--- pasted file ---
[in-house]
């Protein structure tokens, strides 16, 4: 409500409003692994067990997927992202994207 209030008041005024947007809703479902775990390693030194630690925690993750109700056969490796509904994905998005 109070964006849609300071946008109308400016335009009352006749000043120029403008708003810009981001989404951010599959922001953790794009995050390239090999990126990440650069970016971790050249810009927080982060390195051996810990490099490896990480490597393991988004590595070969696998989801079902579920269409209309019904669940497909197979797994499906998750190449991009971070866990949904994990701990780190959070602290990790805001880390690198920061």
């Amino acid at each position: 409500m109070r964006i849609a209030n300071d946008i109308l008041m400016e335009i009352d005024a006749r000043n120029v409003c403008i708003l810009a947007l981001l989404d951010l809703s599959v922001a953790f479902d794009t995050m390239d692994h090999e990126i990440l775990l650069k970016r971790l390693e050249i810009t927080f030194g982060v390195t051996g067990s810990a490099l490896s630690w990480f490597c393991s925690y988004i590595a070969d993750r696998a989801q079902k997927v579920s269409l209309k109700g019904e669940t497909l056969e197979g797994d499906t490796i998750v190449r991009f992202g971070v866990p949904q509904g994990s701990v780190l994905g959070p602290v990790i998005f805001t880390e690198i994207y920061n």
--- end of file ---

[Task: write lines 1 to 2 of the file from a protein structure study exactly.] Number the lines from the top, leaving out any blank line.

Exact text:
[in-house]
């Protein structure tokens, strides 16, 4: 409500409003692994067990997927992202994207 209030008041005024947007809703479902775990390693030194630690925690993750109700056969490796509904994905998005 109070964006849609300071946008109308400016335009009352006749000043120029403008708003810009981001989404951010599959922001953790794009995050390239090999990126990440650069970016971790050249810009927080982060390195051996810990490099490896990480490597393991988004590595070969696998989801079902579920269409209309019904669940497909197979797994499906998750190449991009971070866990949904994990701990780190959070602290990790805001880390690198920061």